Numbi gate opened in 1926 and was the first entrance to the Kruger National Park. Situated 9km from Pretoriuskop, it is still the quickest route to the camp for Kruger Park safari groups. Pretoriuskop is one of the highest rainfall areas in the Kruger National Park and therefore the vegetation is known as sourveld is thick. This thick foliage makes the game difficult to spot.
Named after the Voortrekker Willem Pretorius, the camp gets its name from the nearby hill where João Albasini buried Willem Pretorius after he died in 1845 on an expedition to Delagoa Bay.
João Albasini was a pioneer trader, passionate tradesman and big game hunter in the area. The ruin of his house and shop can still be seen at Phabeni Gate. Old photos and artefacts can be viewed there.
Pretoriuskop is affectionately known as the friendly camp and was the first rest camp to be opened to the public in the Kruger National Park. The whole camp was formally a ranger’s garden, so it’s the only camp in the park that has non-indigenous trees. Red flamboyant and maroon bougainvillaea can be seen throughout the camp, giving it a striking and memorable appearance. Marula, sycamore fig and Natal mahogany surround the swimming pool area. The swimming pool was sculpted into the rock. Although not in use, several huts dating back to the 1930’s have been meticulously restored. The huge Indaba Tree under which the ranger Harry Wolhuter held his staff meeting is still in the camp.
Marula, sycamore fig and Natal mahogany trees surround the swimming pool, a much loved and appreciated attraction in the camp. The swimming pool was sculpted into the rock. As for the accommodation in the camp, there are plenty of options for overnight guests. Although not in use anymore, several huts dating back to the 1930’s have been meticulously restored. Harry Wolhuter, known for his saga of being attacked by two lions, was one of the parks first rangers. His camp, named “Wolhuter’s Camp”, was the first accommodation and is now effectively, Pretoriuskop. Other huts, bungalows and camping facilities are pretty affordable and are ideal for guests looking to spend their first night.
Other famous names associated with the camp is Jock of the Bushveld, the beloved hound owned by Sir Percy Fitzpatrick. The dog was born in 1885 along the Voortrekker Road, which runs south east of Pretoriuskop. A number of other historic landmarks can be found by following this road, which according to history was the same route the Voortrekkers used on their way to Delagoa Bay.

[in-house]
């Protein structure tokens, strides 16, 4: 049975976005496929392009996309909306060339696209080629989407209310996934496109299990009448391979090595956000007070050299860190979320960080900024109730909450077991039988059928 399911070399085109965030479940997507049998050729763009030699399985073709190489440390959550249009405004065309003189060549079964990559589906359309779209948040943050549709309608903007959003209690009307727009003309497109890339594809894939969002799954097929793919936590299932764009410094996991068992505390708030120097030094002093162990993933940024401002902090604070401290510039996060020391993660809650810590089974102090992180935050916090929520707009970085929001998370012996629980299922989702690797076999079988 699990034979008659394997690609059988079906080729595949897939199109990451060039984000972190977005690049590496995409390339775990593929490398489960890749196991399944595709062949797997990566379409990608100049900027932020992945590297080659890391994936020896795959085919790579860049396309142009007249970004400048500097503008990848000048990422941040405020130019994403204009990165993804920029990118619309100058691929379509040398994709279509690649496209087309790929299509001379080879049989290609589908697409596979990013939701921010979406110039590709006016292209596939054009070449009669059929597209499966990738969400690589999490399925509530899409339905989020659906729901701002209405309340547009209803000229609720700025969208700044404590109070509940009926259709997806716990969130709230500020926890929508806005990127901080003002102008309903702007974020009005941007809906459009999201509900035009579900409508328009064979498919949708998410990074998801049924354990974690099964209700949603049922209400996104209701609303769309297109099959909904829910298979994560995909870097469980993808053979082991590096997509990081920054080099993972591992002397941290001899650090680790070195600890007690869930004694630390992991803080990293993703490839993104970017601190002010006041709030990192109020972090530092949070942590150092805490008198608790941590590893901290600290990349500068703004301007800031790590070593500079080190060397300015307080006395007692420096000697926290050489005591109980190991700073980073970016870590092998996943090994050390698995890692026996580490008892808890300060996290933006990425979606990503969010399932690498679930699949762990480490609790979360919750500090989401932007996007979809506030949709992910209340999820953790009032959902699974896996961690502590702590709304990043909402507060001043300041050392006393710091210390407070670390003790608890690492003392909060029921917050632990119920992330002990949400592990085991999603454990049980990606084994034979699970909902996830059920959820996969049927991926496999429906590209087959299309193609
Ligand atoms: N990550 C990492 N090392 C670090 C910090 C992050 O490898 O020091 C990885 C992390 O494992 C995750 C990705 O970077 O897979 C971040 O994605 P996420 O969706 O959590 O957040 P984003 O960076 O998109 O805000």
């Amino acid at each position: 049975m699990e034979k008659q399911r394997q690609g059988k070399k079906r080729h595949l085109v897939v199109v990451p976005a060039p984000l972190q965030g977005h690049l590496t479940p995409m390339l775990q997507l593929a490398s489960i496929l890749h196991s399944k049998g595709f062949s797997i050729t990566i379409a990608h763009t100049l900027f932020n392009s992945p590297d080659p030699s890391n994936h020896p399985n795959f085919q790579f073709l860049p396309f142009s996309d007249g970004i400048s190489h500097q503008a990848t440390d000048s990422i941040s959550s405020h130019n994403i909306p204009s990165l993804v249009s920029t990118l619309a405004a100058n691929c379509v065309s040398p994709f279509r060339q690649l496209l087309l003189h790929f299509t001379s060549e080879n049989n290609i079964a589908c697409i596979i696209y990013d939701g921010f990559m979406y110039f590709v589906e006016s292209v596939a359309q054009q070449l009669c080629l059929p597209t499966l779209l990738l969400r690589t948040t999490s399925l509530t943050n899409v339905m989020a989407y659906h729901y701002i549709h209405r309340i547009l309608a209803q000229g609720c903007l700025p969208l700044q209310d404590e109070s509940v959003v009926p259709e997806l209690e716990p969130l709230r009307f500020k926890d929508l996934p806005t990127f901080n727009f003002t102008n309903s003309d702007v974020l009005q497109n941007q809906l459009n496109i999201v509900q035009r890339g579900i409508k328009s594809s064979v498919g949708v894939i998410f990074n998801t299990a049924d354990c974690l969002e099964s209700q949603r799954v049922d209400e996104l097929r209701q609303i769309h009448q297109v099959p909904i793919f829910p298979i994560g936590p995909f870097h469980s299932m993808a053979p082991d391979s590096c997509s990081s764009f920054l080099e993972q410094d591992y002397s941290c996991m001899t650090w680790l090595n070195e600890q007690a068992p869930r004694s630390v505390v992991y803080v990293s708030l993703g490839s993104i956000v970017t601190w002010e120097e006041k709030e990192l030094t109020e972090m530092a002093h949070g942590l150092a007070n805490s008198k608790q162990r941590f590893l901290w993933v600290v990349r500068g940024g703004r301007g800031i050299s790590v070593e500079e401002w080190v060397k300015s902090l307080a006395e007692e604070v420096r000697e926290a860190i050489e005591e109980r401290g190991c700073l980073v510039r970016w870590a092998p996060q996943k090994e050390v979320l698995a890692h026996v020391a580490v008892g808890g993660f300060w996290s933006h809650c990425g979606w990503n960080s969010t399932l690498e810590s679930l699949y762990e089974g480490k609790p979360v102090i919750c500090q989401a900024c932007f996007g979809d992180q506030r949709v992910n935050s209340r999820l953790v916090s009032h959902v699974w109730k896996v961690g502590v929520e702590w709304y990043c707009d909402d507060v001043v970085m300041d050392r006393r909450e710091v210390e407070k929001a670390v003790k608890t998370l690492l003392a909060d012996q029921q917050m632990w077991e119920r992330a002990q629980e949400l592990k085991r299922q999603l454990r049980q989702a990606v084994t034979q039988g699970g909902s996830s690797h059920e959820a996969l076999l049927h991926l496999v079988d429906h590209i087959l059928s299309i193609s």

Although the vegetation in the area is dense, leopard and buffalo sightings in this area are regular. Red duiker and Oribi, as well as Waterbuck and kudu, are also animals regularly seen in the area. Black and white rhino and elephant can be seen on the route roads around the camp. Hippopotamus can be seen at Mestal Dam and Reedbuck is sometimes seen at Shitlhave dam.
A drive around a loop road will take you to the Shabeni Mountain, which is the biggest undisturbed rock face in the Kruger National Park. Joining this road is the Albasini Road which has a watering hole known for animal sightings. Klipspringer and baboons are also often seen along this road.
An abundance of birds can be seen in this area. Fork-tailed Drongo and Black-crowned Tchagra, are the most common birds spotted. Colourful bush shrikes can be found in the thicker shrubbery. Lizard Buzzards can be seen in the Shabeni area, as well as the Mocking Cliff-Chat, Southern Boubou, Lazy Cisticola and Brown-crowned Tchagra. Raptors can also be seen soaring around the rocky slopes of the Shabeni rock formation.
The camp accommodation ranges from the camping area to very basic huts to luxury guest houses. The camp also has a restaurant, post office, laundromat, petrol station and picnic area.
To make any stay at the camp a really exciting experience, there are a few activities on offer. Guided bush walks, camp trails, bush braais and even a 4 x 4 adventure trail are available to guests. The location of the camp also makes it a popular stop-off for Kruger Park safari drives.